Psychology study that induced the "reproducibility crisis" was wrong, researchers say.

Psychologists Call Out the Study That Called Out the Field of Psychology 

Psychologists Call Out the Study That Called Out the Field of Psychology 

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March 3 2016 2:10 PM

Psychologists Call Out the Study That Called Out the Field of Psychology 

Remember that study that found that most psychology studies were wrong? Yeah, that study was wrong. That’s the conclusion of four researchers who recently interrogated the methods of that study, which itself interrogated the methods of 100 psychology studies to find that very few could be replicated. (Whoa.) Their damning commentary will be published Friday in the journal Science. (The scientific body that publishes the journal sent Slate an early copy.)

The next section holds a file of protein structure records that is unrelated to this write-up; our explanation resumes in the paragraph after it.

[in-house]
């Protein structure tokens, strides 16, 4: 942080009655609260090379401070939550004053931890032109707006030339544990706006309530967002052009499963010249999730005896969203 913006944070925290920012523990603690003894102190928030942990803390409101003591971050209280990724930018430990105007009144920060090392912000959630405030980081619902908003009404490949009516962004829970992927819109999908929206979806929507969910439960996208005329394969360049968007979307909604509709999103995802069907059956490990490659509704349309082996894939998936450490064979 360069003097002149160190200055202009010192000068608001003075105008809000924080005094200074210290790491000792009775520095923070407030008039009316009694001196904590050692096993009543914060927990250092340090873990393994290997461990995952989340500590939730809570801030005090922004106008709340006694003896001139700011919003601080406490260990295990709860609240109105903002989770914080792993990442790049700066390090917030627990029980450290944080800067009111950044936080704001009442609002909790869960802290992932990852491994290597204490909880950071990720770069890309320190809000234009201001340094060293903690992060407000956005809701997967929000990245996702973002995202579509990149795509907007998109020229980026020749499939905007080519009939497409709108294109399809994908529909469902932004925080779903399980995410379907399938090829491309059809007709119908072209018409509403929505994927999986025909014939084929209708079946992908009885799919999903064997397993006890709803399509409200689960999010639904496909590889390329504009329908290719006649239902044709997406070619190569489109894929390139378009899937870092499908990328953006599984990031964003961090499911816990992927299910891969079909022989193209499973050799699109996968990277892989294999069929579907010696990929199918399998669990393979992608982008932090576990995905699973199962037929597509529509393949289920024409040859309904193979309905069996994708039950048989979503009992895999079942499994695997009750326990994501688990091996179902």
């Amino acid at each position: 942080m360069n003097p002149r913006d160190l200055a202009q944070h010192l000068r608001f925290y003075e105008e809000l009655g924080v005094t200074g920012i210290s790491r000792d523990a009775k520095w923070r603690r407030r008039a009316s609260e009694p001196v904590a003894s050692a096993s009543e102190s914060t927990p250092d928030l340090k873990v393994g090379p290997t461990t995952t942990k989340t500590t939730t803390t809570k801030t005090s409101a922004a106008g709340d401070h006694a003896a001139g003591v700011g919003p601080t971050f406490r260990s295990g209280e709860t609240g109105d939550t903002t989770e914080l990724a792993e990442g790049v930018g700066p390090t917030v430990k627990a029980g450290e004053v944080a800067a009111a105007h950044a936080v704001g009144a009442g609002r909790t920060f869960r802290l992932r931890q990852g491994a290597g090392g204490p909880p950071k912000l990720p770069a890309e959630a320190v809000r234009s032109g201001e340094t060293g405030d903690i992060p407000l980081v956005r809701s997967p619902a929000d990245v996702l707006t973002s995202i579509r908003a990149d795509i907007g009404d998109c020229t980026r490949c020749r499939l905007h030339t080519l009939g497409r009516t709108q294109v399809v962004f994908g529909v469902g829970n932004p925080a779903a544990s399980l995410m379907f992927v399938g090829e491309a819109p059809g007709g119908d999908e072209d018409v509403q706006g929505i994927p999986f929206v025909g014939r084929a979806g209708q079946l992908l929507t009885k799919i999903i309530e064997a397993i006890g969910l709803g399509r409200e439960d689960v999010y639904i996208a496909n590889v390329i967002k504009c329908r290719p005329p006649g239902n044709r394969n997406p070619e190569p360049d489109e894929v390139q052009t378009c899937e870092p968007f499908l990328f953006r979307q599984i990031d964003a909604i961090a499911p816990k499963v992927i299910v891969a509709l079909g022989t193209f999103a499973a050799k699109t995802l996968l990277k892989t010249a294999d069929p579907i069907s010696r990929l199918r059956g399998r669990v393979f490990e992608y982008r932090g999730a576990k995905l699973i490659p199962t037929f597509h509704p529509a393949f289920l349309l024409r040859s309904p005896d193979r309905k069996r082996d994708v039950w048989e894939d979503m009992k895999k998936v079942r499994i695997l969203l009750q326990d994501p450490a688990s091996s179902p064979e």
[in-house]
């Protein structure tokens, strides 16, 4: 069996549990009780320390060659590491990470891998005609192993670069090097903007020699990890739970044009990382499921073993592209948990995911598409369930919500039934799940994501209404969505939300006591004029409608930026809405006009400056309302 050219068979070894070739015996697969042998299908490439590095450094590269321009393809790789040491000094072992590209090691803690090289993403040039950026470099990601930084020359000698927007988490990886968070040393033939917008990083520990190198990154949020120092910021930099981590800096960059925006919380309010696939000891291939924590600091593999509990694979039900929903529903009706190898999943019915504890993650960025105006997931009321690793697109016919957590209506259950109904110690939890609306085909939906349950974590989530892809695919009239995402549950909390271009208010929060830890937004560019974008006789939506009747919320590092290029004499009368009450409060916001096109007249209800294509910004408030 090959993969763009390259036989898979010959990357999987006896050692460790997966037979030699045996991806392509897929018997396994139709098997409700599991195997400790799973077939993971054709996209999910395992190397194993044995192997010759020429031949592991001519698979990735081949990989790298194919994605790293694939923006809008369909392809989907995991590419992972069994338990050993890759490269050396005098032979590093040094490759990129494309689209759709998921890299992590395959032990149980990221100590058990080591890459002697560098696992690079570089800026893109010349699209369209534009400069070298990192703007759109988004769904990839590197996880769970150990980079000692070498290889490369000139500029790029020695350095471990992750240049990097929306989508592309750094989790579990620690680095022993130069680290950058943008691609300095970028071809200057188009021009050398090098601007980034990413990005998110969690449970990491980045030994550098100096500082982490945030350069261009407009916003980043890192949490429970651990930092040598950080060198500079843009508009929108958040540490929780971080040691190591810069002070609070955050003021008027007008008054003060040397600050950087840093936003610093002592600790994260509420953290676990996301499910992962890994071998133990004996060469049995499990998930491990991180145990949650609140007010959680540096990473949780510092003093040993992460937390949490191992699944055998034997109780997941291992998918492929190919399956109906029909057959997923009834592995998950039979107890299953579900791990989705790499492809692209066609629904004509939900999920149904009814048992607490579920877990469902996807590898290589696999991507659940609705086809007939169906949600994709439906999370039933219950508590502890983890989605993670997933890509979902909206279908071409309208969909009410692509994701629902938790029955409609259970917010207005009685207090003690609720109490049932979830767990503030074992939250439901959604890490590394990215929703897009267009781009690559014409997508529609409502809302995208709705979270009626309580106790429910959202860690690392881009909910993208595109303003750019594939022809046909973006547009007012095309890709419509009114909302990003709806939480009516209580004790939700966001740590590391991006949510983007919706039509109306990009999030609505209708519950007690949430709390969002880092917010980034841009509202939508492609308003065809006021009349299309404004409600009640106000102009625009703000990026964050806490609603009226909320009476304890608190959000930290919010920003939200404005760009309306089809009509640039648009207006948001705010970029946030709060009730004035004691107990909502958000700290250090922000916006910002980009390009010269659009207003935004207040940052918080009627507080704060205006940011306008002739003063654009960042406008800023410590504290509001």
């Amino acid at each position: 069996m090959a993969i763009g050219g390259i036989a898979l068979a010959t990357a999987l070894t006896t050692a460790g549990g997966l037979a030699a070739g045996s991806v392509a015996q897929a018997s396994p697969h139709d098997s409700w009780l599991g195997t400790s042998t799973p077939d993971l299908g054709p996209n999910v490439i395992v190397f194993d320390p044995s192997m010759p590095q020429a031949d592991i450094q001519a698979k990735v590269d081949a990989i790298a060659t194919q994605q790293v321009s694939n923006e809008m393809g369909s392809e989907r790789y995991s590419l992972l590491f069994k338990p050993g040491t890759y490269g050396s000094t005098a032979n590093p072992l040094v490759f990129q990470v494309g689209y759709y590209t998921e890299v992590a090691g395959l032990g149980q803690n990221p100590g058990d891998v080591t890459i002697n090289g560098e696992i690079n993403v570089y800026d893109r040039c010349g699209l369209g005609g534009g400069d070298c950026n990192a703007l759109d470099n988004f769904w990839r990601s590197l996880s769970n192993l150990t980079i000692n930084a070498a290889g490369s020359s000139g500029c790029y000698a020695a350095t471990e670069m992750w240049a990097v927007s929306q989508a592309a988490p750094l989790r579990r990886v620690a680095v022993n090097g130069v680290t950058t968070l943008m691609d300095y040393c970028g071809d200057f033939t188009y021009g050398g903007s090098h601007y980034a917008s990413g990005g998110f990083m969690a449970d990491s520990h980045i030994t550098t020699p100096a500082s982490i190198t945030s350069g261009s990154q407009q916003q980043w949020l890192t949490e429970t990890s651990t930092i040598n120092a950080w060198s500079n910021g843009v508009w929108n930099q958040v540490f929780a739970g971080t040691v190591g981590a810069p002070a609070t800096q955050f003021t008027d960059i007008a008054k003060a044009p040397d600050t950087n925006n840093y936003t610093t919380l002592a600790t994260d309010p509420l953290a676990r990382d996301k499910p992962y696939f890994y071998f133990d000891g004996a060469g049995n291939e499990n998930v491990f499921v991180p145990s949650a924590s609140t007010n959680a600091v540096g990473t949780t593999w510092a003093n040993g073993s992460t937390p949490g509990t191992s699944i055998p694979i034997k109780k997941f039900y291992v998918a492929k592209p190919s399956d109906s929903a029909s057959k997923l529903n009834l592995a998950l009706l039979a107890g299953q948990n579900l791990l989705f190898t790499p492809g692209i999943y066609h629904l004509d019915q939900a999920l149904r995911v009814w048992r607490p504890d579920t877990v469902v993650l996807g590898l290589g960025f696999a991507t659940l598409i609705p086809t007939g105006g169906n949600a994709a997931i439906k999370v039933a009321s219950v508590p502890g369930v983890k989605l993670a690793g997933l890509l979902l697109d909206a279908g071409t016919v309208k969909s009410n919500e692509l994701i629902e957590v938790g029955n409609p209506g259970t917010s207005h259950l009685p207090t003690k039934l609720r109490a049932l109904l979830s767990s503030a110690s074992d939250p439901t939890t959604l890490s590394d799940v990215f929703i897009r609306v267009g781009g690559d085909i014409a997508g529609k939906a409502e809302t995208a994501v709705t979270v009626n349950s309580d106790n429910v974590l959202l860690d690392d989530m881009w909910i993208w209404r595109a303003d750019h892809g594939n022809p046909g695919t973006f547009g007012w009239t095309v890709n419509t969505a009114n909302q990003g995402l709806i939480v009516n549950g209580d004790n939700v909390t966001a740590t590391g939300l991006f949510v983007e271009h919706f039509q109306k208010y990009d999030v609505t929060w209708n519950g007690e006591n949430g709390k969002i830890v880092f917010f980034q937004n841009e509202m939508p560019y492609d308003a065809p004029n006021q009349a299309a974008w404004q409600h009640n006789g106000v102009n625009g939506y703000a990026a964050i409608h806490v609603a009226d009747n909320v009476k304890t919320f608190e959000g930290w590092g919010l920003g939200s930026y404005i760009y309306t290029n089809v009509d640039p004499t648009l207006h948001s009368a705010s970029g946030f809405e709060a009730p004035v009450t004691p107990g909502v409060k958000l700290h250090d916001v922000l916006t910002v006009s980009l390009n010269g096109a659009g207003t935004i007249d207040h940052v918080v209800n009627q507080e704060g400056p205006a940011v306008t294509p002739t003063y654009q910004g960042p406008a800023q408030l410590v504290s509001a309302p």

In case you missed the hullabaloo: A key feature of the scientific method is that scientific results should be reproducible—that is, if you run an experiment again, you should get the same results. If you don’t, you’ve got a problem. And a problem is exactly what 270 scientists found last August, when they decided to try to reproduce 100 peer-reviewed journal studies in the field of social psychology. Only around 39 percent of the reproduced studies, they found, came up with similar results to the originals.


That meta-analysis, published in Science by a group called the Open Science Collaboration, led to mass hand-wringing over the “replicability crisis” in psychology. (It wasn’t the first time that the field has faced such criticism, as Michelle N. Meyer and Christopher Chabris have reported in Slate, but this particular study was a doozy.)